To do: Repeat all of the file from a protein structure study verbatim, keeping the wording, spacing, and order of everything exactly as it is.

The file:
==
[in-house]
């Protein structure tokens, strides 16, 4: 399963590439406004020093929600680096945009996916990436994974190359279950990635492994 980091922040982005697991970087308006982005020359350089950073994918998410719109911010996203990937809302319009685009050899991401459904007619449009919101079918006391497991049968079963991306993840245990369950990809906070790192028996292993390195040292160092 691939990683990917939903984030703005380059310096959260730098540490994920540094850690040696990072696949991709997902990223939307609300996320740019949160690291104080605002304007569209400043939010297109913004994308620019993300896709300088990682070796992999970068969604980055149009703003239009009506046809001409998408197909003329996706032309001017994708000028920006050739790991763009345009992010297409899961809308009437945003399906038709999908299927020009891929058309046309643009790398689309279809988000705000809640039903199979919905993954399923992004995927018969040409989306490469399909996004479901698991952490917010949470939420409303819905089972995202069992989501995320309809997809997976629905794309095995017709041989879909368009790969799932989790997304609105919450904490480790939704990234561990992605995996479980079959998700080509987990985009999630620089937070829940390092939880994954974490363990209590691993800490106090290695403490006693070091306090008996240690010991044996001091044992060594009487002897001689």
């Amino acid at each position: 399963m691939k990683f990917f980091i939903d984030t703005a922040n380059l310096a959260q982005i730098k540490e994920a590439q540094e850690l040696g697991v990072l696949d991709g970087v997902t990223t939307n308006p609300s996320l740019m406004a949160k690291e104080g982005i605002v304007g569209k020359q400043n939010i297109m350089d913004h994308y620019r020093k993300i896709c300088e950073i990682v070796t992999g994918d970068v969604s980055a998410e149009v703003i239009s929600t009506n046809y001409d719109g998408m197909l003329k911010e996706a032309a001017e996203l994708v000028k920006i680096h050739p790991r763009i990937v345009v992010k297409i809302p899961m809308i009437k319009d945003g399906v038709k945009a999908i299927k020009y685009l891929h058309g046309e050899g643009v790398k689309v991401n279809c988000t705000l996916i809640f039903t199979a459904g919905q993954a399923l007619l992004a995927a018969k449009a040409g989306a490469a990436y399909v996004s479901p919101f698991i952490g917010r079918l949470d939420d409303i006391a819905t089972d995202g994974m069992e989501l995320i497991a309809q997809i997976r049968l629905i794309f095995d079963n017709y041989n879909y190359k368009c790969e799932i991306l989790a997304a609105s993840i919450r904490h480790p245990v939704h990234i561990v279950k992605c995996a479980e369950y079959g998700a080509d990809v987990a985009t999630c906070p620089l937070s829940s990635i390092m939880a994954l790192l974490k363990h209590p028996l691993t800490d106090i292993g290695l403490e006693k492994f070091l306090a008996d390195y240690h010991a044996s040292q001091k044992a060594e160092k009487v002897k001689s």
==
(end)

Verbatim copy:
[in-house]
């Protein structure tokens, strides 16, 4: 399963590439406004020093929600680096945009996916990436994974190359279950990635492994 980091922040982005697991970087308006982005020359350089950073994918998410719109911010996203990937809302319009685009050899991401459904007619449009919101079918006391497991049968079963991306993840245990369950990809906070790192028996292993390195040292160092 691939990683990917939903984030703005380059310096959260730098540490994920540094850690040696990072696949991709997902990223939307609300996320740019949160690291104080605002304007569209400043939010297109913004994308620019993300896709300088990682070796992999970068969604980055149009703003239009009506046809001409998408197909003329996706032309001017994708000028920006050739790991763009345009992010297409899961809308009437945003399906038709999908299927020009891929058309046309643009790398689309279809988000705000809640039903199979919905993954399923992004995927018969040409989306490469399909996004479901698991952490917010949470939420409303819905089972995202069992989501995320309809997809997976629905794309095995017709041989879909368009790969799932989790997304609105919450904490480790939704990234561990992605995996479980079959998700080509987990985009999630620089937070829940390092939880994954974490363990209590691993800490106090290695403490006693070091306090008996240690010991044996001091044992060594009487002897001689």
């Amino acid at each position: 399963m691939k990683f990917f980091i939903d984030t703005a922040n380059l310096a959260q982005i730098k540490e994920a590439q540094e850690l040696g697991v990072l696949d991709g970087v997902t990223t939307n308006p609300s996320l740019m406004a949160k690291e104080g982005i605002v304007g569209k020359q400043n939010i297109m350089d913004h994308y620019r020093k993300i896709c300088e950073i990682v070796t992999g994918d970068v969604s980055a998410e149009v703003i239009s929600t009506n046809y001409d719109g998408m197909l003329k911010e996706a032309a001017e996203l994708v000028k920006i680096h050739p790991r763009i990937v345009v992010k297409i809302p899961m809308i009437k319009d945003g399906v038709k945009a999908i299927k020009y685009l891929h058309g046309e050899g643009v790398k689309v991401n279809c988000t705000l996916i809640f039903t199979a459904g919905q993954a399923l007619l992004a995927a018969k449009a040409g989306a490469a990436y399909v996004s479901p919101f698991i952490g917010r079918l949470d939420d409303i006391a819905t089972d995202g994974m069992e989501l995320i497991a309809q997809i997976r049968l629905i794309f095995d079963n017709y041989n879909y190359k368009c790969e799932i991306l989790a997304a609105s993840i919450r904490h480790p245990v939704h990234i561990v279950k992605c995996a479980e369950y079959g998700a080509d990809v987990a985009t999630c906070p620089l937070s829940s990635i390092m939880a994954l790192l974490k363990h209590p028996l691993t800490d106090i292993g290695l403490e006693k492994f070091l306090a008996d390195y240690h010991a044996s040292q001091k044992a060594e160092k009487v002897k001689s």